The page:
Why Sometimes Health Reporting Should be Done By JournalistsI’m all for citizen journalism, and can even stand the content mills like LiveStrong, who have pimped out their name and brand in order to make a quick buck.

But I draw the line with bad reporting and worse, biased representation of the data to prove a point.

Case in point — the blood test for Alzheimer’s disease. The culprit — “Singularity Hub,” a website overseen by apparently a former hardware engineer at Google.

The piece in question is written by Peter Murray, who has a Ph.D. in neuroscience, and is entitled, Scientists Develop Blood Test To Detect Alzheimer’s Disease Before Patients Even Show Symptoms.

Based upon an initial study of just 273 subjects, the claim is that now Alzheimer’s can be diagnosed through a simple blood test. If you actually read the article all the way to the bottom, you’ll see the author finally note the limitations of the current study, “There’s still some ground to cover before the current test can be used in clinics, however. The announcement by Burnham and her colleagues is based on a single study.” Yes, indeed. Science isn’t science until it’s replicated by other, independent researchers with other subjects. That is Science 101.

But like much of the health reporting today, where every finding is labeled as a “breakthrough” or “important milestone,” consumers have no real context of where to put a study like this. Health reporters are supposed to help provide that context.

Beyond the lack of context, and the wide-eyed, unquestioning enthusiasm for the new study’s findings, Murray also suggests that blood tests are the only real way to determine a clinical diagnosis of things like Alzheimer’s disease, which is actually classified as a mental disorder. Notwithstanding the fact that mental disorders have been accurately diagnosed for decades now with objective diagnostic criteria through a simple interview.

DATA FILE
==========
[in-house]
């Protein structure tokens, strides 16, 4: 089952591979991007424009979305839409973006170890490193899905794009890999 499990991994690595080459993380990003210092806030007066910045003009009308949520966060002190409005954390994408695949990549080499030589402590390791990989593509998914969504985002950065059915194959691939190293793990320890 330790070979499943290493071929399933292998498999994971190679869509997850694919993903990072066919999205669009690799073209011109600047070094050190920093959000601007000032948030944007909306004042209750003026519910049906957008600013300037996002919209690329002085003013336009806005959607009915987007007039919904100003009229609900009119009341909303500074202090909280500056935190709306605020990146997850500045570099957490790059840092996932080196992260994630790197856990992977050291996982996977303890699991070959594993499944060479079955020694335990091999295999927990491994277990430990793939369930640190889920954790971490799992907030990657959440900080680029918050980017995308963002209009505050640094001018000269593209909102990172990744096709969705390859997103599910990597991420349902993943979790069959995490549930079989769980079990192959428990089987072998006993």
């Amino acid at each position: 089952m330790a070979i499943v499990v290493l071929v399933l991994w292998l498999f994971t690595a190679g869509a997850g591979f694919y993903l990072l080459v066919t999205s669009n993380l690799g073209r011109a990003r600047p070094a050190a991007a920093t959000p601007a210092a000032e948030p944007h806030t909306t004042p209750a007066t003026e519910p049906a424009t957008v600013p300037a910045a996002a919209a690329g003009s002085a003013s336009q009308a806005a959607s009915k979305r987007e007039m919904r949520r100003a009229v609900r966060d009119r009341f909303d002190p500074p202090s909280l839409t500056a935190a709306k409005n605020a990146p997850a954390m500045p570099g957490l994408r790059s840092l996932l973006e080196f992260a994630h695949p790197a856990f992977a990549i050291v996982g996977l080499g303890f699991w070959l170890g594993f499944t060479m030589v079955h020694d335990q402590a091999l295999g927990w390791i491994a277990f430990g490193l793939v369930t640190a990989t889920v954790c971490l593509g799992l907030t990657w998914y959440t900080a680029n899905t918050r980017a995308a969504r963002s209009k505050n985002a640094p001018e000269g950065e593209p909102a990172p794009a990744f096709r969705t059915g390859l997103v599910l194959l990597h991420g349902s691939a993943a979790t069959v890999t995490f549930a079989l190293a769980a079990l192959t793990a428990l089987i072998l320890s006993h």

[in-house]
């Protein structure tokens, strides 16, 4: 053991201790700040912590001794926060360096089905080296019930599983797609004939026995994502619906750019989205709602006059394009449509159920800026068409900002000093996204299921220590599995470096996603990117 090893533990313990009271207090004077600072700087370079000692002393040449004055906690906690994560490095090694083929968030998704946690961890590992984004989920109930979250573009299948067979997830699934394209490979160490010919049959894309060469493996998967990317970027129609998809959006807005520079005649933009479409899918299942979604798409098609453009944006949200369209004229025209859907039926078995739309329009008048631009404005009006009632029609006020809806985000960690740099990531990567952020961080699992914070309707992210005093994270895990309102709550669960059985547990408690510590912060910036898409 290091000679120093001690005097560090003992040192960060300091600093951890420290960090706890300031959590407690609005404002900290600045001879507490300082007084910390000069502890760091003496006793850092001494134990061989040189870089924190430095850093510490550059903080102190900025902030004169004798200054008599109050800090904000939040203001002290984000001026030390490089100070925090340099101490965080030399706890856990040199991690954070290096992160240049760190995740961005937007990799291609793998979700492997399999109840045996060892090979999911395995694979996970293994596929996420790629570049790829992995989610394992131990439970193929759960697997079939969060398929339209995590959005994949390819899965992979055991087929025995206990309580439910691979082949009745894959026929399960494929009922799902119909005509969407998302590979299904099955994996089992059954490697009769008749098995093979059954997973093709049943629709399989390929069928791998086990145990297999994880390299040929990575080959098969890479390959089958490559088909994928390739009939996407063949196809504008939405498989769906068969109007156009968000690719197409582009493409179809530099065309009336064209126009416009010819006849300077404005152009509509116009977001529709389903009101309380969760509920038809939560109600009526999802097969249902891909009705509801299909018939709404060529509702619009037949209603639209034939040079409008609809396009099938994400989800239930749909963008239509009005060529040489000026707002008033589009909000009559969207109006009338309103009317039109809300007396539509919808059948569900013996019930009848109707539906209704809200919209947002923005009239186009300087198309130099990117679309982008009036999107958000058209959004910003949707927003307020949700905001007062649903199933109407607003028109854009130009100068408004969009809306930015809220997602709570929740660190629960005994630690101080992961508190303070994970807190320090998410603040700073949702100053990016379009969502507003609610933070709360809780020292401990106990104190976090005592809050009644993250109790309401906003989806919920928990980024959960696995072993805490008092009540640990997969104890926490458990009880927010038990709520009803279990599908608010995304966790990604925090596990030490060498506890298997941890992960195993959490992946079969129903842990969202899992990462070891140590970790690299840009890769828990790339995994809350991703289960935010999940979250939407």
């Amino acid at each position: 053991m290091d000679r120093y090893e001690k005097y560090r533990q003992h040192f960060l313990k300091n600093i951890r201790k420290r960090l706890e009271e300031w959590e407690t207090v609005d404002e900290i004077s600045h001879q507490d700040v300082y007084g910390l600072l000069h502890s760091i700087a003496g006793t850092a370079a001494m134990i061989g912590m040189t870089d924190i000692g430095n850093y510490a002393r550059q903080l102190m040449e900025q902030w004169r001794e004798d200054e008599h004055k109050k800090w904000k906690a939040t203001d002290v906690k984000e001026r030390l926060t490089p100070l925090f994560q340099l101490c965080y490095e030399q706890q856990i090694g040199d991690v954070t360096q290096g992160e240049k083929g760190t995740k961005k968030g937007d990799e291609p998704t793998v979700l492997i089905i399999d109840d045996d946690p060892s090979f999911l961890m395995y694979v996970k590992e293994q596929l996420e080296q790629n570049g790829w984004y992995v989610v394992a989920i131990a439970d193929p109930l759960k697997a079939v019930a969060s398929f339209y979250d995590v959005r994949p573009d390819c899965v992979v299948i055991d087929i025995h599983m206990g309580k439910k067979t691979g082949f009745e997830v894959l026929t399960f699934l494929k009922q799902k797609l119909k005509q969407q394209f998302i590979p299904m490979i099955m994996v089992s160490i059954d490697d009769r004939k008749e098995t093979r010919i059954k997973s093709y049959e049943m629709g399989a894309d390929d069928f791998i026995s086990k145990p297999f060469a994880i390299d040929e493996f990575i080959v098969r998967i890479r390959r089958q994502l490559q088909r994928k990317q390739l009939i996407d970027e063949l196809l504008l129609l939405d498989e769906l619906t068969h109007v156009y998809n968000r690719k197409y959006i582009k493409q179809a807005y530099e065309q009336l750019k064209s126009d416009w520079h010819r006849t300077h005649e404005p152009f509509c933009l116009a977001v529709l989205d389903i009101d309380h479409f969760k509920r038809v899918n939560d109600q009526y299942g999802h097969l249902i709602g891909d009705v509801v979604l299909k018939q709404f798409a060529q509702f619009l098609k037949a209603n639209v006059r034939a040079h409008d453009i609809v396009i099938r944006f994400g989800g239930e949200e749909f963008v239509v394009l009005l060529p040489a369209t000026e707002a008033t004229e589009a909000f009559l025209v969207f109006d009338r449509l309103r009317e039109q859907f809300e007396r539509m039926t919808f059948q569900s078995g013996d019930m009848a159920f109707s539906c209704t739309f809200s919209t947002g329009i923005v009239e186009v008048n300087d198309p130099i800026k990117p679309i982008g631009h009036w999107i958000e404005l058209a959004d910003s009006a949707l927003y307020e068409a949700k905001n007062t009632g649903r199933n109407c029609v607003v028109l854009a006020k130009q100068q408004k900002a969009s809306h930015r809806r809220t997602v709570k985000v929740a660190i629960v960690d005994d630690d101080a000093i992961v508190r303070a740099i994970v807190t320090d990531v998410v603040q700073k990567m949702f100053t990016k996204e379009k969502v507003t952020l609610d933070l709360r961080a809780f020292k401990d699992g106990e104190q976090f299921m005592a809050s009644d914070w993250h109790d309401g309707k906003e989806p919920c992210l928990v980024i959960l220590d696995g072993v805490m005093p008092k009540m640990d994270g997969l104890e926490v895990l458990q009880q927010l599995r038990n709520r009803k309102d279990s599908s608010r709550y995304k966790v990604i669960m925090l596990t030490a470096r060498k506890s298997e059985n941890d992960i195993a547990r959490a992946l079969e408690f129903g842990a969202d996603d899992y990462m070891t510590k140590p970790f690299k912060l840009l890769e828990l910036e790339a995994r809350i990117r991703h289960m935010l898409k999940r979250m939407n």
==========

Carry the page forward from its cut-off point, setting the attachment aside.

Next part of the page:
The real tragedy of this article is the prominent graph in the middle of the article, “Changes in Selected Causes of Death, 2000-2008.” While technically accurate, it is not really the data you should be interested in:

Changes in Selected Causes of Death, 2000-2008

Who cares about the specific numbers, when over nearly a decade, the population has also grown? People who don’t understand statistics will look at whole numbers of people like this and forget that in 2000, the population was 281 million, while in 2008 it was 305 million — an 8.5 percent increase. (Those 65 and older, however, have basically remained the same at about 13 percent of the population.)

What’s important when looking at population numbers over time is the death rate per 100,000. This will give you a static, comparable rate that you can use to compare population deaths at one point in time with population deaths at another point in time.

Why did the author not provide the proper statistical data in this article? Who knows, but this is what an excerpt of that data graph should look like had it been properly presented (I used 2009 data, since that is the most recent data available from the CDC):

Changes in Causes of Death Rate per 100,000, 2000-2009

That’s a pretty big difference, cutting the rise of Alzheimer’s disease more than half from the previous graph. Something that misrepresents data by more than half is a pretty serious journalistic gaffe.

You may notice the gains we’ve made against other common causes of death such as stroke and heart disease are significant over the past decade. You rarely hear about this sort of context in health news stories anywhere, but it’s a sign of significant progress.

You’ll also notice that something like HIV, which is not among the top 10 leading causes of death in the U.S., does not appear on the new graph. And there’s no reason to partition off different kinds of cancer into separate categories. Other common health problems we hear a lot about — like diabetes — also enjoyed a decline in the same time period (in diabetes’ case, it’s a 21% decrease).

I think it’s great when neuroscientists report on the latest research findings with a common disease like Alzheimer’s. I just hope they do in a way that represents the data accurately, and in a context that is unbiased and not a part of the disease-mongering that has become commonplace amongst mainstream journalism.